Charity and Nonprofit Audits: Review of Requested Items
The most comprehensive type of review is the in-person (field) audit. During a field audit, a revenue agent will typically visit your location, tour the premises and conduct an in-person interview. On the other hand, correspondence audits and compliance checks are generally conducted by mail and telephone.
For an in-person (field) audit, the revenue agent will conduct an initial interview with an officer or representative of the organization. The agent will also tour the organization’s office with an individual who is knowledgeable about its operations and readily available to answer questions. The tour allows the revenue agent to observe the facility, operations and activities of the organization and to refine the scope of the examination. It helps the agent understand how the organization's activities further its exempt purposes.
During a field audit, the revenue agent will review requested items, including:
- books and records
- annual returns
- related returns, e.g., employment tax returns, Form 1099 series information returns
- prior and subsequent year returns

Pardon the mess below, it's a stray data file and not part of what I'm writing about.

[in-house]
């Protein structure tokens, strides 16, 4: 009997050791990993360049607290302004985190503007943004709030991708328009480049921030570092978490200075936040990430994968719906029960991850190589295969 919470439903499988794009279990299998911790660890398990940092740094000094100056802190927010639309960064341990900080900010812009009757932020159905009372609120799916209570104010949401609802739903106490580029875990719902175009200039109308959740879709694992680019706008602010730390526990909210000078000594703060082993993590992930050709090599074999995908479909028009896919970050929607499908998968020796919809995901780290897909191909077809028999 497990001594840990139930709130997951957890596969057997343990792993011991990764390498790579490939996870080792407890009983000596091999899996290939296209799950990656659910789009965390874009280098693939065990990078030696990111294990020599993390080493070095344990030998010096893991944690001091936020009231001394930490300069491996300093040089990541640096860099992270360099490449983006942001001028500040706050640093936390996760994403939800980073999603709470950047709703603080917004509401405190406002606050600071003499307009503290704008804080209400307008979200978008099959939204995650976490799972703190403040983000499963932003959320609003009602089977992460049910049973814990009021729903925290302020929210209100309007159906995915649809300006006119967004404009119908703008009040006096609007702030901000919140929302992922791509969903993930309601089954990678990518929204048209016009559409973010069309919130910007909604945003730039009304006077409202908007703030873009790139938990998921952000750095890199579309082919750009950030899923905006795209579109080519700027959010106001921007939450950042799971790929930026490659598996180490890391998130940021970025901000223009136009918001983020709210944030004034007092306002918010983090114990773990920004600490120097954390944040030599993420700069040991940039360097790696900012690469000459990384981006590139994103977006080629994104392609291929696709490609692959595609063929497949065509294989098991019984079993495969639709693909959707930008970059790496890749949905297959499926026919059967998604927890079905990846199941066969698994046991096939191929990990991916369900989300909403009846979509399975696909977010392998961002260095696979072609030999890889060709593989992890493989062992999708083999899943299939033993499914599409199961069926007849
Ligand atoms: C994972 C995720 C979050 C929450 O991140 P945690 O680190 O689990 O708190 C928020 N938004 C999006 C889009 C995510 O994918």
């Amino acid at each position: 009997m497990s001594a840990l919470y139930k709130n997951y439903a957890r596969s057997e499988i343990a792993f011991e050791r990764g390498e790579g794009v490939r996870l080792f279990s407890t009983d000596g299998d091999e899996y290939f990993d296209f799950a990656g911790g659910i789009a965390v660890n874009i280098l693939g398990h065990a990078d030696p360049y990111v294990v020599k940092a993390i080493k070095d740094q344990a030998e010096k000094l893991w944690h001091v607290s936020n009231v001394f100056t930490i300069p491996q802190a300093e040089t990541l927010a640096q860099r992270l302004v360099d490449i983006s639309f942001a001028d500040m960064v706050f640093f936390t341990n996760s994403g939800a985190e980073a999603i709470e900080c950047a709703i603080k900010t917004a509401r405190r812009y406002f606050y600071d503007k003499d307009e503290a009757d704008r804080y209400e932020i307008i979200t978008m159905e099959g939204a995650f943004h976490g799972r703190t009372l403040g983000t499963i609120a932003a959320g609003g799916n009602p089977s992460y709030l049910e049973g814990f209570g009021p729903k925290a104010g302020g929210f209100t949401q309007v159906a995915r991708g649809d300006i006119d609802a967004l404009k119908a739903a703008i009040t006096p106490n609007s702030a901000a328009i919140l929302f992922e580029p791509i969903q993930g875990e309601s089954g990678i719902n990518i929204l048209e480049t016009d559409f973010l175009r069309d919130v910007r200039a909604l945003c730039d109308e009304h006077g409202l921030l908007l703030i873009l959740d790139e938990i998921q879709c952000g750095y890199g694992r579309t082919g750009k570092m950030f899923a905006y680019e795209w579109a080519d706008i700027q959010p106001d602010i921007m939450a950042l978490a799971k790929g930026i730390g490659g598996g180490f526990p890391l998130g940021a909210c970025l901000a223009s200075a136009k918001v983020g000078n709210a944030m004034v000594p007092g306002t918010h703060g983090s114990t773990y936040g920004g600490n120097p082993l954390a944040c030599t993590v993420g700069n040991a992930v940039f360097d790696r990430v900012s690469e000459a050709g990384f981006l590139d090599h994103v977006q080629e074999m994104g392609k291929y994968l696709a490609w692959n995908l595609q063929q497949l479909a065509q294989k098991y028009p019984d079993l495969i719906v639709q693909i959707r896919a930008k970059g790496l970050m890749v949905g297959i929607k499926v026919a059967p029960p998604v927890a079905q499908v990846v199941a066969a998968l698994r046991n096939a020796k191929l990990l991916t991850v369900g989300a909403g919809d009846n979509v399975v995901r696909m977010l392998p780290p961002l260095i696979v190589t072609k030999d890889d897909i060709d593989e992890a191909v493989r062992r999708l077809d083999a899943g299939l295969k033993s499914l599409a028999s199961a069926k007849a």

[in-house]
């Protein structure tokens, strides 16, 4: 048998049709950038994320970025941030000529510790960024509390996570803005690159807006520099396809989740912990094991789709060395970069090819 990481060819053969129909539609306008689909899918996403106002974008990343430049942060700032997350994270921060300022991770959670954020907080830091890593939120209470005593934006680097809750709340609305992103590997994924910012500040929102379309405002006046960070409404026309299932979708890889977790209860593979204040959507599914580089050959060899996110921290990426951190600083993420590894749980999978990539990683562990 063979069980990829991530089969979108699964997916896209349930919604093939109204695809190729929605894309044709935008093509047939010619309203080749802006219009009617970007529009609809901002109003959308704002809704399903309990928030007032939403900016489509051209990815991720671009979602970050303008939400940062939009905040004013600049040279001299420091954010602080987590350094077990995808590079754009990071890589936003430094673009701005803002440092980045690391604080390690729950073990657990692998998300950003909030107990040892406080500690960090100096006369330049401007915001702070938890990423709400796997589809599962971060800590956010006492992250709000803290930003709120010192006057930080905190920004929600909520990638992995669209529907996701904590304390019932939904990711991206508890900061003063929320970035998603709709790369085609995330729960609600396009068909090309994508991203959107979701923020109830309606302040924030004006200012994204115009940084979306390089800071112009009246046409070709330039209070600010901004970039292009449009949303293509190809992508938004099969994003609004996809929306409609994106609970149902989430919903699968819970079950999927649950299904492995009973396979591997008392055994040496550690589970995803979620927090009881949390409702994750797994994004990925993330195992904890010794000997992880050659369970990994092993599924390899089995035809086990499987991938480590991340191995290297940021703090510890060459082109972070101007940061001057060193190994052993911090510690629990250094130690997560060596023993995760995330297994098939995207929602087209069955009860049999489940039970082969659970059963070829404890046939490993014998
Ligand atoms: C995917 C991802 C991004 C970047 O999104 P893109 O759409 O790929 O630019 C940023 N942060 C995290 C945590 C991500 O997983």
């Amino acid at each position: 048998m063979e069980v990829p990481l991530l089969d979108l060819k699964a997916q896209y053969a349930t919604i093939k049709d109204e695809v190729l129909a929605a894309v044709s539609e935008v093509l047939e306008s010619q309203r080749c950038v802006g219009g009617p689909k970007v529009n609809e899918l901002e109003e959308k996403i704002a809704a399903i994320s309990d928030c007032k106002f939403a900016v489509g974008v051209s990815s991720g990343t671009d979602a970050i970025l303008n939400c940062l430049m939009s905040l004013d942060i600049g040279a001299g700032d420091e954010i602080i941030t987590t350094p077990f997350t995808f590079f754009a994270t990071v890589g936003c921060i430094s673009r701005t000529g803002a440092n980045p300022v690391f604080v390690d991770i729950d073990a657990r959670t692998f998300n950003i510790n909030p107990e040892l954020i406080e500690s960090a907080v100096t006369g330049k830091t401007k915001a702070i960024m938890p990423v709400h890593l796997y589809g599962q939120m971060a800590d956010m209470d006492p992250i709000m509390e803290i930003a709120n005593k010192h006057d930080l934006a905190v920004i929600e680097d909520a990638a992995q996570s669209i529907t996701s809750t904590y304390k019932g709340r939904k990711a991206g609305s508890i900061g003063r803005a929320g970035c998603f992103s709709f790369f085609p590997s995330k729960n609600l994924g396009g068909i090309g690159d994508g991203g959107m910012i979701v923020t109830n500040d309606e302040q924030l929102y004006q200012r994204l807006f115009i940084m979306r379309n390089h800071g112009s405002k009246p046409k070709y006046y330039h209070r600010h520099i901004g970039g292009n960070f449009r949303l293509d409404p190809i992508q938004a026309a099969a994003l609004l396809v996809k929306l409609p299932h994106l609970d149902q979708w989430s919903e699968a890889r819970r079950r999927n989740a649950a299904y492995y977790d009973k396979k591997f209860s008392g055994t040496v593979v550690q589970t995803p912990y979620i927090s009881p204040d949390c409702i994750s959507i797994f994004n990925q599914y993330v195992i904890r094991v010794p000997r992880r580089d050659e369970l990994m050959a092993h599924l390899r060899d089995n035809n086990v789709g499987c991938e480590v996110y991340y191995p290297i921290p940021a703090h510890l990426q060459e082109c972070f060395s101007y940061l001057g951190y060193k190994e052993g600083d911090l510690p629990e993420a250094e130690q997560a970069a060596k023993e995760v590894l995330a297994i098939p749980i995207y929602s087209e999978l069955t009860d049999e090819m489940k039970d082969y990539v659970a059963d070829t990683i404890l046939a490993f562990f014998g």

During a correspondence audit or a compliance check, IRS personnel will review requested items submitted via mail and follow up by telephone or mail as needed. Additional information may be requested.
Depending on the review of requested items:
- An audit (whether field or correspondence) or compliance check may be expanded to include prior and subsequent years and/or related returns.
- A compliance check may become a correspondence audit or an in person (field) audit. You will be informed in writing if a compliance check expands to become an audit before asking any questions relating to tax liability. See Publication 4386 for more information.
- A correspondence audit may become an in person (field) audit
The IRS does not use e-mail to request personal or financial information or to conduct a review of an organization.
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